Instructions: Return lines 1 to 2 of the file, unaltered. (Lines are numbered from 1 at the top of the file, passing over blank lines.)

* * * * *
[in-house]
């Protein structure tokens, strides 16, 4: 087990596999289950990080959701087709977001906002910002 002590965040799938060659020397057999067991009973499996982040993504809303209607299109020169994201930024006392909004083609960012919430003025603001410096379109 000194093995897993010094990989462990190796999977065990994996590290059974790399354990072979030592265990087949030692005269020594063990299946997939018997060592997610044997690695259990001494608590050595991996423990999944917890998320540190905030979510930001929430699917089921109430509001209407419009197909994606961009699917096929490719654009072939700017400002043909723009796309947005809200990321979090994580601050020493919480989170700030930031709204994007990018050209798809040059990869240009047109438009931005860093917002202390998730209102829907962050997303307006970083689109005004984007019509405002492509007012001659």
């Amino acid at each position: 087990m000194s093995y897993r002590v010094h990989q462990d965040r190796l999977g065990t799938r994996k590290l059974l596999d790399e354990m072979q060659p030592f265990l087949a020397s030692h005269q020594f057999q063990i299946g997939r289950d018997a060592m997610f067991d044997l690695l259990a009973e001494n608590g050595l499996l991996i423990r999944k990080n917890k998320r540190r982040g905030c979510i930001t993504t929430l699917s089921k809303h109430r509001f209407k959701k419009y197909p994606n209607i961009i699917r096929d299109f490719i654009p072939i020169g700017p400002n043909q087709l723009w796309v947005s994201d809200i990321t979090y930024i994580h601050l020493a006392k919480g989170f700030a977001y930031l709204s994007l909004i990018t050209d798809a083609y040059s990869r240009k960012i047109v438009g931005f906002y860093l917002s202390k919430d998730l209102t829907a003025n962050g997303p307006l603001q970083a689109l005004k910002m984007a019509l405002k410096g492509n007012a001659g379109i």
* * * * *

[in-house]
């Protein structure tokens, strides 16, 4: 087990596999289950990080959701087709977001906002910002 002590965040799938060659020397057999067991009973499996982040993504809303209607299109020169994201930024006392909004083609960012919430003025603001410096379109 000194093995897993010094990989462990190796999977065990994996590290059974790399354990072979030592265990087949030692005269020594063990299946997939018997060592997610044997690695259990001494608590050595991996423990999944917890998320540190905030979510930001929430699917089921109430509001209407419009197909994606961009699917096929490719654009072939700017400002043909723009796309947005809200990321979090994580601050020493919480989170700030930031709204994007990018050209798809040059990869240009047109438009931005860093917002202390998730209102829907962050997303307006970083689109005004984007019509405002492509007012001659």